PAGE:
Trauma from burns often requires a combination of emergency care, reconstructive surgery, physical therapy and rehabilitation [source: Wake Forest University Baptist Medical Center]. Reconstructive surgery for burn survivors can help reduce physical disfigurement and relieve disabilities caused by skin grafts and scarring. Third-degree burns, also known as full thickness burns, cause damage so severe the wound can't heal without surgery. These surgical procedures often include debriding -- cleaning all dead tissue from the wound -- and skin grafts -- when skin from a donor site on the body is used to replace the skin injured by the burn -- among other necessary treatments.
For example, after removing all the dead tissue from within the burn site, surgeons may determine that tissue is needed to fill out the injured part of the body before skin grafts can be done. One new treatment is Integra, an artificial skin that contains shark cartilage. It's applied to burn wounds to help with tissue regeneration. Integra acts in two ways: The top layer works like skin, protecting the wound, while the bottom layer helps to regenerate skin tissue. When ready, the top layer of Integra is removed from the wound and replaced with a skin graft.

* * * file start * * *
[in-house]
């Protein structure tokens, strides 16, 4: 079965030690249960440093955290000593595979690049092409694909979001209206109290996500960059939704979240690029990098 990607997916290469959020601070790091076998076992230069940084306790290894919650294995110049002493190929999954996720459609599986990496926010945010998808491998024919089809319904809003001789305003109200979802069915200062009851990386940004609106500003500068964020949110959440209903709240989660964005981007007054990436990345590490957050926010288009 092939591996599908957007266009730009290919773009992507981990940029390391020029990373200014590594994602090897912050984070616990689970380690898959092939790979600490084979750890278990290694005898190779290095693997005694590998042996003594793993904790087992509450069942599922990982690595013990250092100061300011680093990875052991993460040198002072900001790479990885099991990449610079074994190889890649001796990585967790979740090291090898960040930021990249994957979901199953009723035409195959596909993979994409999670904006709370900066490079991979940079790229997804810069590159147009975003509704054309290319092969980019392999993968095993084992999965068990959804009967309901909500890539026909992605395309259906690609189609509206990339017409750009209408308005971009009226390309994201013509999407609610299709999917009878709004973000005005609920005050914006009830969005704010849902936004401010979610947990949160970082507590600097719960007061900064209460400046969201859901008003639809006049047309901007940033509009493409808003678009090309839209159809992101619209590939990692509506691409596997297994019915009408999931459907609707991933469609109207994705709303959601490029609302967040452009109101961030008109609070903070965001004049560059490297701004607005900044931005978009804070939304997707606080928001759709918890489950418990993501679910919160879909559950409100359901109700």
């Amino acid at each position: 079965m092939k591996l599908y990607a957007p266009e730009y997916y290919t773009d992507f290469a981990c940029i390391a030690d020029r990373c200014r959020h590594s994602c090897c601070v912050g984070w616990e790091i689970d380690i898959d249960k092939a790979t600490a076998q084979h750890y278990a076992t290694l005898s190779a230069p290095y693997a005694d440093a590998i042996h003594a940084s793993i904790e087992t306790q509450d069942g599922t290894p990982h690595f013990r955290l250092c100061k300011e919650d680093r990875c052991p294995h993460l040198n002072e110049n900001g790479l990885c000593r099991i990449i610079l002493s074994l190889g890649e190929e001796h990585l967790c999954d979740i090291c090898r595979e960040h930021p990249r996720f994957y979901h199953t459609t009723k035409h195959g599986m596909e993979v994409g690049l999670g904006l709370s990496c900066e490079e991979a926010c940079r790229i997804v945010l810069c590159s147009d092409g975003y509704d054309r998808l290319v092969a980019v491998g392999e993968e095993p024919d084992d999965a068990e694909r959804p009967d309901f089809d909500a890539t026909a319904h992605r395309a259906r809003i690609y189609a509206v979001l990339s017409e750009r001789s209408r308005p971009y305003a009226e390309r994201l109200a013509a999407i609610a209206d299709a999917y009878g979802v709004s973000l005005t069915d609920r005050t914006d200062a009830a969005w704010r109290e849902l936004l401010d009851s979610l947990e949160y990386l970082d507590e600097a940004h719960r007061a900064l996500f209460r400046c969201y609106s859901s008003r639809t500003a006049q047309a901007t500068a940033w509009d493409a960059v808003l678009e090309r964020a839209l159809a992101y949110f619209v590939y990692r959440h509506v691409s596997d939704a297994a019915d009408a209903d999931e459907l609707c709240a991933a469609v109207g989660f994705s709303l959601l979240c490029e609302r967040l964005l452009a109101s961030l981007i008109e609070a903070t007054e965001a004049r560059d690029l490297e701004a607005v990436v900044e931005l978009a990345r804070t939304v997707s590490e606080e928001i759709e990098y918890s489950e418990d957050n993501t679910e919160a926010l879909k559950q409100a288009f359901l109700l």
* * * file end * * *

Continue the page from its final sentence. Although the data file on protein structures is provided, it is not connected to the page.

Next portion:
Reconstructive burn surgeries usually target the scarring left behind from the trauma, and for some patients, the process can span several years. Integra is also used in surgeries to reduce the scar tissue that results from severe burns.